I don't think that's why we don't see the authors on this blog not providing much by way of refutation of the science behind evolution. For one, the authors of this blog spend an awful lot of energy trying to refute rival myths and legends, such as those in the Catholic and Arminian camps. Furthermore, the authors of this blog have not demonstrated much by way of scientific knowledge. Their hangout is in the humanities section, where they have a better chance to sustain their pretense to authority.

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  9. No, ralsteen, it's what I said.

    Anyway, that doesn't affect my response. You see, we don't *have to* refute evolution because, in your words, "there's no need to refute myth and legends."

    So, thanks for the fodder!

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  10. Ralsteen said:

    "Furthermore, the authors of this blog have not demonstrated much by way of scientific knowledge."

    Funny, I have yet to see Ralsteen demonstrate any scientific knowledge whatsoever.

    Moreover, scientific knowledge presupposes a certain philosophy of science.

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  11. "I have yet to see Ralsteen demonstrate any scientific knowledge whatsoever."

    And what exactly do you conclude from your lack of seeing my knowledge of science demonstrated?

    "Moreover, scientific knowledge presupposes a certain philosophy of science."

    Very true. I suppose you think you'll find a philosophy of science in the New Testament?

    Please, make us laugh some more.

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  12. Steve,

    Ralsteen's a myth - the myth of the intellectually tough-minded atheist - and thus by his own criteria, you don't need to respond to him.

    Thanks again for the fodder ralsteen!

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  13. "Ralsteen's a myth - the myth of the intellectually tough-minded atheist - and thus by his own criteria, you don't need to respond to him."

    You probably thought that posting this remark would make you feel better. And now you learn, just as I did when I used to be a Christian, that it doesn't make one feel any better. It just intensifies your resentment, while I go my merry way. And there's not a damn thing you can do about it. Sucks, don't it?

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  14. oh a brilliant reply! What next? Liar liar pants on fire?

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  15. "...our Lord Jesus Christ, Who gave himself for our sins, that he might deliver us from this present evil world..." Gal. 1:3-4

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  16. the king of france - lou vaton9/27/2006 9:58 AM

    It’s odd to watch the way in which a hardnosed Darwinian can romanticize nature raw in tooth and claw.

    He would risk his life to save a Saltwater crocodile. Why? What does that matter in the great scheme of things?


    Hmmm...let's see what you just wrote:
    Moreover, from their perspective, nature is all there is, so they might as well make the most of it.

    Seems that you don't get it. On the one hand, you admit that a godless person values nature, just as you do, but of course lacks the value of God that you possess. On the other hand, you say, "why do they value nature?" Are you dense?

    Does nature care if a crocodile lives or dies?

    Human beings are a part of nature, you silly man.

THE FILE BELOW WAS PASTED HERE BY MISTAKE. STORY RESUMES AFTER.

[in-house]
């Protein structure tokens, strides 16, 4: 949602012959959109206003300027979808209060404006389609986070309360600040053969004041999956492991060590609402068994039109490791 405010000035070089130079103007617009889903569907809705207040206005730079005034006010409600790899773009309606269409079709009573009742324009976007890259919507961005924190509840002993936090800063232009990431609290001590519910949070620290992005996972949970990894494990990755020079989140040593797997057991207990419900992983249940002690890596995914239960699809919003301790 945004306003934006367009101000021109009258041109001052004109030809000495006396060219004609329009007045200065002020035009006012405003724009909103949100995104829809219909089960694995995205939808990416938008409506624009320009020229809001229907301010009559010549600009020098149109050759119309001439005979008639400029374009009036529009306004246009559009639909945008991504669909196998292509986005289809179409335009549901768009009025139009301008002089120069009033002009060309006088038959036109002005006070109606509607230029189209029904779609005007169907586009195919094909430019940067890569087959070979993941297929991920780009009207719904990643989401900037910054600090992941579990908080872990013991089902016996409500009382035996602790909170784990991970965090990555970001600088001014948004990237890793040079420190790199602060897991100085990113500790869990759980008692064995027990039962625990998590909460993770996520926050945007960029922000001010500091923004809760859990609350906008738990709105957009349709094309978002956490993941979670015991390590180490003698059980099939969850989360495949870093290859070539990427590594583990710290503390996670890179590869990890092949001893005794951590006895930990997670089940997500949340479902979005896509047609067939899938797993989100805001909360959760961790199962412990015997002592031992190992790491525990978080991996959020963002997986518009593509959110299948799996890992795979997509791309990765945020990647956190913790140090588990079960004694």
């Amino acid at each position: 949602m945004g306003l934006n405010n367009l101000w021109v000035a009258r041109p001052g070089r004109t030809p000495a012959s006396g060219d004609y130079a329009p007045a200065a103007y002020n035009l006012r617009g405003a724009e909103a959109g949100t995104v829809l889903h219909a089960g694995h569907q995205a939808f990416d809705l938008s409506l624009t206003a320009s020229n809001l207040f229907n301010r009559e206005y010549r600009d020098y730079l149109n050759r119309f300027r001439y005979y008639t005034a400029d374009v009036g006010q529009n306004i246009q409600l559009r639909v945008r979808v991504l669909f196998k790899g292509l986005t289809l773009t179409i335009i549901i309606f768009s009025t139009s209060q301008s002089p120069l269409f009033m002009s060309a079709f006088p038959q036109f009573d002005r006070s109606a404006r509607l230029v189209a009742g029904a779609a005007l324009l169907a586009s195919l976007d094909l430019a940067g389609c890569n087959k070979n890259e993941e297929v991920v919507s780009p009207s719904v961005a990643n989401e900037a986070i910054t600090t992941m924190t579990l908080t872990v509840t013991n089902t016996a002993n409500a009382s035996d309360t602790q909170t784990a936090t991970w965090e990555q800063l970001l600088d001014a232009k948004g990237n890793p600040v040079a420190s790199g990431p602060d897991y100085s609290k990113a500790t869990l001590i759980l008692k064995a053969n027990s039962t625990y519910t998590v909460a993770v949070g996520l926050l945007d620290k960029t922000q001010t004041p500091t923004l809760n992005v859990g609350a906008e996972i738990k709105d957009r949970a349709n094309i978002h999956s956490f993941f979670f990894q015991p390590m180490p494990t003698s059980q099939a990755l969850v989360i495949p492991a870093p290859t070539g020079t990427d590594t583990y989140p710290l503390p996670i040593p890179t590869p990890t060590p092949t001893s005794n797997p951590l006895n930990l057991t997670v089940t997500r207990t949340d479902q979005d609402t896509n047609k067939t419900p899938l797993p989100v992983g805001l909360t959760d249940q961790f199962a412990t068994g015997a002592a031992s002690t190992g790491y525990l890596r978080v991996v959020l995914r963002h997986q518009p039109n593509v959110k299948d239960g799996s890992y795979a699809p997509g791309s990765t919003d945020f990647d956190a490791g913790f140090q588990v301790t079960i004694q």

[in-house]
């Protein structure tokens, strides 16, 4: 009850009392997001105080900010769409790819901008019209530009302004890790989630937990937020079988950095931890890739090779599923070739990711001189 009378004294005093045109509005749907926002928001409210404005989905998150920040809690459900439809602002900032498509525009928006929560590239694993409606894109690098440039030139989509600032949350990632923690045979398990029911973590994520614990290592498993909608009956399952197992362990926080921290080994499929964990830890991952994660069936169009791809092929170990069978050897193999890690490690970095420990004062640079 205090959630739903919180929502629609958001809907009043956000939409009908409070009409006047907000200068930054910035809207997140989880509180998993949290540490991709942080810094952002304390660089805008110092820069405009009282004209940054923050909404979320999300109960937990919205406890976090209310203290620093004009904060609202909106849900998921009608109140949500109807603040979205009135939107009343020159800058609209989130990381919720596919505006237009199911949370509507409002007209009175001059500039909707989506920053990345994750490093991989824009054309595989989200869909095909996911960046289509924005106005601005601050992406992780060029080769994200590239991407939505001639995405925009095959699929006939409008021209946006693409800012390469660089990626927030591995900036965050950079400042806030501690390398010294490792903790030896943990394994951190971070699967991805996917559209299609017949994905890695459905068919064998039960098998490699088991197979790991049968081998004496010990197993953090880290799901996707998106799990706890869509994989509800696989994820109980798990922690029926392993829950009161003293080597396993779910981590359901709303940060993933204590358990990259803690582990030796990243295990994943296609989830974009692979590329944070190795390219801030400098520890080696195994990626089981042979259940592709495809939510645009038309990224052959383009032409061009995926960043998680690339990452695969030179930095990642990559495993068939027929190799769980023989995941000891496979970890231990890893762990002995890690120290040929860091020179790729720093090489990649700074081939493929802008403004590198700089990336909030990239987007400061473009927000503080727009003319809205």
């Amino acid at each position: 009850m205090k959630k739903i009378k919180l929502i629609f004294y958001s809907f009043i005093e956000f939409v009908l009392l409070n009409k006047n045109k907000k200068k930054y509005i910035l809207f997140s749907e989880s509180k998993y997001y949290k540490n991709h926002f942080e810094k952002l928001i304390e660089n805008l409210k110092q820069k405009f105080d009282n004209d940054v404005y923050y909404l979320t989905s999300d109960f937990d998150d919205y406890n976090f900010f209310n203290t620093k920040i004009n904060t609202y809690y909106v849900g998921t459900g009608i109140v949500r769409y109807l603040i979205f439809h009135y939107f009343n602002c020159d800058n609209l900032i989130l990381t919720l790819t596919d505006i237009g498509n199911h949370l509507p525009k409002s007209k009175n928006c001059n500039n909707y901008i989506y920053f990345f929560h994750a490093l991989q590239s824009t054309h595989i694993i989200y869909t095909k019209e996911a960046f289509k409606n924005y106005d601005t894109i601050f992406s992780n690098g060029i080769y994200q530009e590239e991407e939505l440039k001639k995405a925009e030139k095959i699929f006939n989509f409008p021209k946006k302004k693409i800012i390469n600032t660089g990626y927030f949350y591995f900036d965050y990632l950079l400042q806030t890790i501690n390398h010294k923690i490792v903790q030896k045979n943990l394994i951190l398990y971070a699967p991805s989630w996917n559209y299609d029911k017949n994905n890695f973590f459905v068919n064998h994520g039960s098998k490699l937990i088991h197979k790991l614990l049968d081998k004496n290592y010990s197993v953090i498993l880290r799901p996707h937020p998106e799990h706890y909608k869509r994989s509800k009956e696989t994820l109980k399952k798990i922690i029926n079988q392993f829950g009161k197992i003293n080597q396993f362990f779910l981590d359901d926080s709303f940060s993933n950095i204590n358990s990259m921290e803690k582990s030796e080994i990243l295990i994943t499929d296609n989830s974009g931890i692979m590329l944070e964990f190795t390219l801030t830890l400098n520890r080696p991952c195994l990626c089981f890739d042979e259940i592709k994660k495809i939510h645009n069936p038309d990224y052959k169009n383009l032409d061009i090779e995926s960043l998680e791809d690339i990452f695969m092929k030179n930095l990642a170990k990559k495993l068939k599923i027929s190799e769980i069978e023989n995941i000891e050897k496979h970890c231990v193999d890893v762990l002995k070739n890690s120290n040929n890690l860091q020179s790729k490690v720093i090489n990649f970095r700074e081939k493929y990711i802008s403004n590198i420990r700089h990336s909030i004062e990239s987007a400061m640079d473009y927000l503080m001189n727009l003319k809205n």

We are physically related to all life on earth. That is an awe-inspiring thought. It is a literal part of us, and part of us resides in it (at the genetic level).

    A Saltwater crocodile is a magnificent beast, but it’s just a giant killing and eating machine.

    So you make these sorts of generic "just"-based value statements, and what argument is offered, again?

    How do you "account" for such a value, within your own worldview? After all, God saw it fit to make it for some reason or another, right? So you have to value the creature on some external merits (say, to balance the ecosystem), which an atheist has access to as well.

    And in the atheist's worldview, nature's creations are to be studied and respected and learned from, and they have a good reason to lean towards conservation, while you have none (that whole end of the world story).

    Hitlers? Rape? Murder? How do you account for such a sentimental view of sharks and crocodiles?

    There are obvious parallels between someone collecting a particular subset of organisms for the purpose of profit and slaughter and Hitler. Are you slow?

    Rape in this sense is "pillaging" -- something you should be intimiately familiar with from your beloved little book of horrors. Think: "taking something against its will" when it is absolutely unjustifiable, versus if the oceans were out of balance with respect to the food chain.

    Murder is his way of describing the killing for the sake of killing, rather than out of necessity (food or danger).

    Such is the conundrum of infidelity. It dehumanizes man, humanizes the animal kingdom, denies the existence of God, and divinizes nature.

    Such is the obfuscation of Steve. He misses out on the whole "value" idea for the sake of keeping our planet sustainable and looking out for our future. He misses out on seeing how beauty or power can be valued if there isn't a magical man in the sky. He misses out on what the word "divinity" means. He thinks that for humans to act rationally and use their brains in their supposedly God-given dominion (stewardship), atheists "divinize" nature. Perhaps when Steve sees that his values aren't the only values, and that his values make less sense to atheists than their own make to him, he will grow a sense of respect for nature as well.

    ReplyDelete